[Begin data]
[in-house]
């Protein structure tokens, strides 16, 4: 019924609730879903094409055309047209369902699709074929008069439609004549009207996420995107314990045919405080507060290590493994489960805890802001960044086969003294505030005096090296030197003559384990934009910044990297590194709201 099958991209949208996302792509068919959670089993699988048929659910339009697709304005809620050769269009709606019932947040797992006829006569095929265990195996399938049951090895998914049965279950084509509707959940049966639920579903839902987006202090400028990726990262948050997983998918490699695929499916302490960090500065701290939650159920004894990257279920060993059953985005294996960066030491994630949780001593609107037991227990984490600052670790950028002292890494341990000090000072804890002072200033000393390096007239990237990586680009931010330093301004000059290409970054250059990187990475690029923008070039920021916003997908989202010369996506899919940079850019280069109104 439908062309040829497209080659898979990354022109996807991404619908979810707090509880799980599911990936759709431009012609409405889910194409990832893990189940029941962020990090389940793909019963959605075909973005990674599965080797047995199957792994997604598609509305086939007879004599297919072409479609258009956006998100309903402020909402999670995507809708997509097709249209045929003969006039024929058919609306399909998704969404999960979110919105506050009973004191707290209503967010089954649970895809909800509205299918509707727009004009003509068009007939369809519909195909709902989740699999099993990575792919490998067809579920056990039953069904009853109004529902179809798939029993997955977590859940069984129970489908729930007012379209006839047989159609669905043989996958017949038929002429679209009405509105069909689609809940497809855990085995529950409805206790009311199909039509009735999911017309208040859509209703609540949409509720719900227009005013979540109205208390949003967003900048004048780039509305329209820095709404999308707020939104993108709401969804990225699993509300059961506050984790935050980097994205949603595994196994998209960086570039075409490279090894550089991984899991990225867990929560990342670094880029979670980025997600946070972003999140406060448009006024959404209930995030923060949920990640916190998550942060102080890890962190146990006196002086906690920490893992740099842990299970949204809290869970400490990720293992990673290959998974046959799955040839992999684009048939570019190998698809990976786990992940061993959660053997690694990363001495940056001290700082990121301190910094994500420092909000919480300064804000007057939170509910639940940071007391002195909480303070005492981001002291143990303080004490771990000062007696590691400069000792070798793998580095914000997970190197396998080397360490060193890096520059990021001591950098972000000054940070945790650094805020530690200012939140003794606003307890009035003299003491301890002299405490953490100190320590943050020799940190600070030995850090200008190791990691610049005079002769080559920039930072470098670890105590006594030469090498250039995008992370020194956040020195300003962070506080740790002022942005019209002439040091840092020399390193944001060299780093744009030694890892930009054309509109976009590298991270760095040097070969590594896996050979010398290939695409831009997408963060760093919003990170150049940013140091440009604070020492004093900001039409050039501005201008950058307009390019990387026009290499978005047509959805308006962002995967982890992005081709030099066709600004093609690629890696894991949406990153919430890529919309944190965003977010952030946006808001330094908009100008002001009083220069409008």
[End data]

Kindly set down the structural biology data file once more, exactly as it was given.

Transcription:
[in-house]
């Protein structure tokens, strides 16, 4: 019924609730879903094409055309047209369902699709074929008069439609004549009207996420995107314990045919405080507060290590493994489960805890802001960044086969003294505030005096090296030197003559384990934009910044990297590194709201 099958991209949208996302792509068919959670089993699988048929659910339009697709304005809620050769269009709606019932947040797992006829006569095929265990195996399938049951090895998914049965279950084509509707959940049966639920579903839902987006202090400028990726990262948050997983998918490699695929499916302490960090500065701290939650159920004894990257279920060993059953985005294996960066030491994630949780001593609107037991227990984490600052670790950028002292890494341990000090000072804890002072200033000393390096007239990237990586680009931010330093301004000059290409970054250059990187990475690029923008070039920021916003997908989202010369996506899919940079850019280069109104 439908062309040829497209080659898979990354022109996807991404619908979810707090509880799980599911990936759709431009012609409405889910194409990832893990189940029941962020990090389940793909019963959605075909973005990674599965080797047995199957792994997604598609509305086939007879004599297919072409479609258009956006998100309903402020909402999670995507809708997509097709249209045929003969006039024929058919609306399909998704969404999960979110919105506050009973004191707290209503967010089954649970895809909800509205299918509707727009004009003509068009007939369809519909195909709902989740699999099993990575792919490998067809579920056990039953069904009853109004529902179809798939029993997955977590859940069984129970489908729930007012379209006839047989159609669905043989996958017949038929002429679209009405509105069909689609809940497809855990085995529950409805206790009311199909039509009735999911017309208040859509209703609540949409509720719900227009005013979540109205208390949003967003900048004048780039509305329209820095709404999308707020939104993108709401969804990225699993509300059961506050984790935050980097994205949603595994196994998209960086570039075409490279090894550089991984899991990225867990929560990342670094880029979670980025997600946070972003999140406060448009006024959404209930995030923060949920990640916190998550942060102080890890962190146990006196002086906690920490893992740099842990299970949204809290869970400490990720293992990673290959998974046959799955040839992999684009048939570019190998698809990976786990992940061993959660053997690694990363001495940056001290700082990121301190910094994500420092909000919480300064804000007057939170509910639940940071007391002195909480303070005492981001002291143990303080004490771990000062007696590691400069000792070798793998580095914000997970190197396998080397360490060193890096520059990021001591950098972000000054940070945790650094805020530690200012939140003794606003307890009035003299003491301890002299405490953490100190320590943050020799940190600070030995850090200008190791990691610049005079002769080559920039930072470098670890105590006594030469090498250039995008992370020194956040020195300003962070506080740790002022942005019209002439040091840092020399390193944001060299780093744009030694890892930009054309509109976009590298991270760095040097070969590594896996050979010398290939695409831009997408963060760093919003990170150049940013140091440009604070020492004093900001039409050039501005201008950058307009390019990387026009290499978005047509959805308006962002995967982890992005081709030099066709600004093609690629890696894991949406990153919430890529919309944190965003977010952030946006808001330094908009100008002001009083220069409008």